Fairly steadfast socialism might, to a person off the street, come across as an odd political ideology.
posted by Clyde Mnestra at 9:05 AM on November 14, 2011


Wow at the comments on that blog post. I never realized the yoga community was so....conservative/libertarian.

Well, this one isn't ...

I would argue that the majority of the world’s 7 billion inhabitants actually have very little control over their careers, where they live, and how much money they make. That statement is laughable. If all it took was an attitude adjustment to rise from poverty, escape conflict, and recover from widespread illness, then we would have 7 billion wealthy, happy, and healthy humans headed to their next yoga class.
I’ll take my workout gear without naive freshman-year analysis next time.

Comment by Amanda


Thanks, Amanda.
posted by philip-random at 9:12 AM on November 14, 2011 [5 favorites]


I never realized the yoga community was so....conservative/libertarian.

Think about the type of person that is lululemon's core audience: Educated, 30ish women with a lot of money, but more importantly, a lot of time on their hands. You're describing a conservative/libertarian mom. "I got a masters degree, but then I got married and had two kids and now I'm a stay-at-home mom and everyone could be like me if only they worked hard enough like I did when my parents sent me to college." They like yoga because they think it's exercise for smart people.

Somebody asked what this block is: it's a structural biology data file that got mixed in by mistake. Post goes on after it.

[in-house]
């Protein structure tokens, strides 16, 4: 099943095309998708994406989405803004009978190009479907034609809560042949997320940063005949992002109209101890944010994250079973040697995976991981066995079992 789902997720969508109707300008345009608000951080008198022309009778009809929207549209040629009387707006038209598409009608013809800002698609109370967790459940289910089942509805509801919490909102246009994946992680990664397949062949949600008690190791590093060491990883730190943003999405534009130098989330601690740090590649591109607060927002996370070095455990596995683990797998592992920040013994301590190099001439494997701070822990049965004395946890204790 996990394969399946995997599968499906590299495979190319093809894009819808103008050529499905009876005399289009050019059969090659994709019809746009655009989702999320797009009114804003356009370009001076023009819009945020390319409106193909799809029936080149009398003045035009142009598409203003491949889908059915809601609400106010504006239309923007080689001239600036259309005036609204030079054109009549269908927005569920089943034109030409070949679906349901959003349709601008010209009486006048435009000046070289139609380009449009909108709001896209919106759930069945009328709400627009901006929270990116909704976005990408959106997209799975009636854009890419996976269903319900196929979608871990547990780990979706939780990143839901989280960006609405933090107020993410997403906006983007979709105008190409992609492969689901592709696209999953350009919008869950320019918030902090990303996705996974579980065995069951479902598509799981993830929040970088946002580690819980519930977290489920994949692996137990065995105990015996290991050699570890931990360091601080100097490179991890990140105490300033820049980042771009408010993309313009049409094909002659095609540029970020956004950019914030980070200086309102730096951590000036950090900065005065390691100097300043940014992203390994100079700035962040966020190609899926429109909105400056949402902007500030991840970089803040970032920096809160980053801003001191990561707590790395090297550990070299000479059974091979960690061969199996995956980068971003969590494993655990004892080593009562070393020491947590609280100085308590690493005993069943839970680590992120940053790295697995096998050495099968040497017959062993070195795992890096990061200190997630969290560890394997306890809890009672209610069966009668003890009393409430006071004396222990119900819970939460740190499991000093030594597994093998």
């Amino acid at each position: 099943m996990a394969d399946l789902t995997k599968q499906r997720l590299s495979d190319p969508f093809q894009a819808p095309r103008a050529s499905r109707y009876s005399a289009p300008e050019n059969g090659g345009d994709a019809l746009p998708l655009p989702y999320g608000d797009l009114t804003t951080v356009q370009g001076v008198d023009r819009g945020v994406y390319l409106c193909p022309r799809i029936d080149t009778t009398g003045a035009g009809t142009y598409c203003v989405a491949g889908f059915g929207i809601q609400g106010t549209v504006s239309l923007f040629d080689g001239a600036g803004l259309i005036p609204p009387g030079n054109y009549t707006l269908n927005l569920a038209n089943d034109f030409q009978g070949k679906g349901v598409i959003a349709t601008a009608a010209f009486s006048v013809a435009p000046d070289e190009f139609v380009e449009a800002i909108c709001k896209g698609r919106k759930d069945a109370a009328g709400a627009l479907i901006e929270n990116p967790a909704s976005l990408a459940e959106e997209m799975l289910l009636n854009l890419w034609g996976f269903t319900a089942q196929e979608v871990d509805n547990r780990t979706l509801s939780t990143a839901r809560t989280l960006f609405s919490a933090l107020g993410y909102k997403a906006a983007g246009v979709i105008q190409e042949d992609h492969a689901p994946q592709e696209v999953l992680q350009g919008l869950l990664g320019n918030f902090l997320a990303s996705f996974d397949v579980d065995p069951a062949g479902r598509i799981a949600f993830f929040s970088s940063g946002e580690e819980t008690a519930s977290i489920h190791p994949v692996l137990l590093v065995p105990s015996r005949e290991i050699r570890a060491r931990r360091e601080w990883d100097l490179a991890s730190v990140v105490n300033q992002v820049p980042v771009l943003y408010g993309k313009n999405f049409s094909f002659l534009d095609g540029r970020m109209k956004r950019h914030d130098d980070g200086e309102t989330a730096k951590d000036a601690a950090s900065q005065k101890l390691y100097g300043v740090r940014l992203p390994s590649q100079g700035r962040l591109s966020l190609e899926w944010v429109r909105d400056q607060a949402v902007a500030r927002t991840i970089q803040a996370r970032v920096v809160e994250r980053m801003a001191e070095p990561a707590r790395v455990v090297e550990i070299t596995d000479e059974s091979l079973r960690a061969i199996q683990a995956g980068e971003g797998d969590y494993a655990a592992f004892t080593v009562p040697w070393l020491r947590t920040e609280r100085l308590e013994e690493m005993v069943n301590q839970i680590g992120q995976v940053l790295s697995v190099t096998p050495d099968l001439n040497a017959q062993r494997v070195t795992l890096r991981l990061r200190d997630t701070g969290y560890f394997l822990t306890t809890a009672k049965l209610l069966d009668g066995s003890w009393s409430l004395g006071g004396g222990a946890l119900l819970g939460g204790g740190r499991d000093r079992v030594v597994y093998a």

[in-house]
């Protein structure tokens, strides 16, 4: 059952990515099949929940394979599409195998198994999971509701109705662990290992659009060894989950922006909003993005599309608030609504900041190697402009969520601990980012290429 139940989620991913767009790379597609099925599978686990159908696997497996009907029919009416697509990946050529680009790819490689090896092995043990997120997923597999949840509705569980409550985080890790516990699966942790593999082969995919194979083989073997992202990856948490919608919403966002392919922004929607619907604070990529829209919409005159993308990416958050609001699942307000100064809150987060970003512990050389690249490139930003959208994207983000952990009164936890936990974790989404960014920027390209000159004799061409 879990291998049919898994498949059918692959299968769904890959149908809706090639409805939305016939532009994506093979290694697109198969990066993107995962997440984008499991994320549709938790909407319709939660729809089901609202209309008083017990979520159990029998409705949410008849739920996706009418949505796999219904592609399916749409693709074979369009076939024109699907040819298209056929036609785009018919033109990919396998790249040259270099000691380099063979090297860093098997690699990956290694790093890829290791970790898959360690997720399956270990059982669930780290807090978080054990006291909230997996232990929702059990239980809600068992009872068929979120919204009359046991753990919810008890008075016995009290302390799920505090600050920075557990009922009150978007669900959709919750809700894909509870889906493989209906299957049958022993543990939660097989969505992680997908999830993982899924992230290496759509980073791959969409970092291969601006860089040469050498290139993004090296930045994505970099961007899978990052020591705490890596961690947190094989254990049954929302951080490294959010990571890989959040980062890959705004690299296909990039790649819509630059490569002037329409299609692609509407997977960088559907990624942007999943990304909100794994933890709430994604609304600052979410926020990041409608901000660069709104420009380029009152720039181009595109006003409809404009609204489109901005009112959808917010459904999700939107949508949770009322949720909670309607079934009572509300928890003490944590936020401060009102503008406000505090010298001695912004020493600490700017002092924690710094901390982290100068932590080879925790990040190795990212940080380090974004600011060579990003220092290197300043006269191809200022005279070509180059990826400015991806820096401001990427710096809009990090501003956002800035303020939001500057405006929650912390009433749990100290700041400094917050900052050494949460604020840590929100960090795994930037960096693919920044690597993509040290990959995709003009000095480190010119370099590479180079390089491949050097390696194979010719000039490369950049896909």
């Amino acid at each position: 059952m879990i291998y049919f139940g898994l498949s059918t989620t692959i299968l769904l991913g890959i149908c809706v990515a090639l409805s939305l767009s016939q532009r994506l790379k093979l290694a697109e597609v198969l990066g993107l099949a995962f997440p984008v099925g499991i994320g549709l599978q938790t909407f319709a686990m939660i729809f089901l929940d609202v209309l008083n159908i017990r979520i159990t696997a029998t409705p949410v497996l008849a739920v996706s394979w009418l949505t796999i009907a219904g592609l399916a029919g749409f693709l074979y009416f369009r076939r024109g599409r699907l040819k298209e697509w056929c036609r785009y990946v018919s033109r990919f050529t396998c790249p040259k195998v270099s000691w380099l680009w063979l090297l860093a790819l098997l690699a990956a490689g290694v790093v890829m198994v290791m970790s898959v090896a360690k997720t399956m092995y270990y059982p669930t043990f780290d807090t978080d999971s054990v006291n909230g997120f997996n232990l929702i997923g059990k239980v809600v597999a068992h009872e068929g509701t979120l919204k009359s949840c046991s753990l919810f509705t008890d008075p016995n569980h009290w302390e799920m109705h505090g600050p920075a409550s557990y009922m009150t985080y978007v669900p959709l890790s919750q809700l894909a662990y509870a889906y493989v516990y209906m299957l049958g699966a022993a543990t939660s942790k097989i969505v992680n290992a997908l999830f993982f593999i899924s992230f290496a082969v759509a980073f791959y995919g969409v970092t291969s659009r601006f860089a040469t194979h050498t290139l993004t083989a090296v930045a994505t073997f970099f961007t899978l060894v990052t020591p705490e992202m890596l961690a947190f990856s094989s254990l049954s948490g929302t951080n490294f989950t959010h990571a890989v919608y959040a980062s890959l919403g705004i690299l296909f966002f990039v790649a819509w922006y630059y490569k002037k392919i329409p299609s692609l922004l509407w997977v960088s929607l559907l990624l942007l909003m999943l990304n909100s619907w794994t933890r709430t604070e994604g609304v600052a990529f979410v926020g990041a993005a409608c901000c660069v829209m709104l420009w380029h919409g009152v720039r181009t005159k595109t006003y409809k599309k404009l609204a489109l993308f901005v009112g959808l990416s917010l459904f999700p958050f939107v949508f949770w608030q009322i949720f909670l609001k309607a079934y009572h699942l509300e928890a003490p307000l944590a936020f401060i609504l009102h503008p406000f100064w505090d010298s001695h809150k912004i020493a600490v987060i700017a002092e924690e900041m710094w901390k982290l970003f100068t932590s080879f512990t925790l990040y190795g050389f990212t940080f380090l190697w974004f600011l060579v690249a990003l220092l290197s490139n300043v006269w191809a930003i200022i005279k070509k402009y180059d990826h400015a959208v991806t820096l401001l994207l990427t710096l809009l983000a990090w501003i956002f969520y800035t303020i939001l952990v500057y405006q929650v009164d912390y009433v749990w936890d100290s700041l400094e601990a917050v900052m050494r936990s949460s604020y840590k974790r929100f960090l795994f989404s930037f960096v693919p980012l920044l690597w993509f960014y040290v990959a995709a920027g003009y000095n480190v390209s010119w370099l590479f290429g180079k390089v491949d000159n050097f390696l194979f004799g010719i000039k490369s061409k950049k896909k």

And it's non-competitive. No one can tell you that you're doing it wrong.

It's exercise for people that live in a bubble.
posted by Cool Papa Bell at 9:23 AM on November 14, 2011 [17 favorites]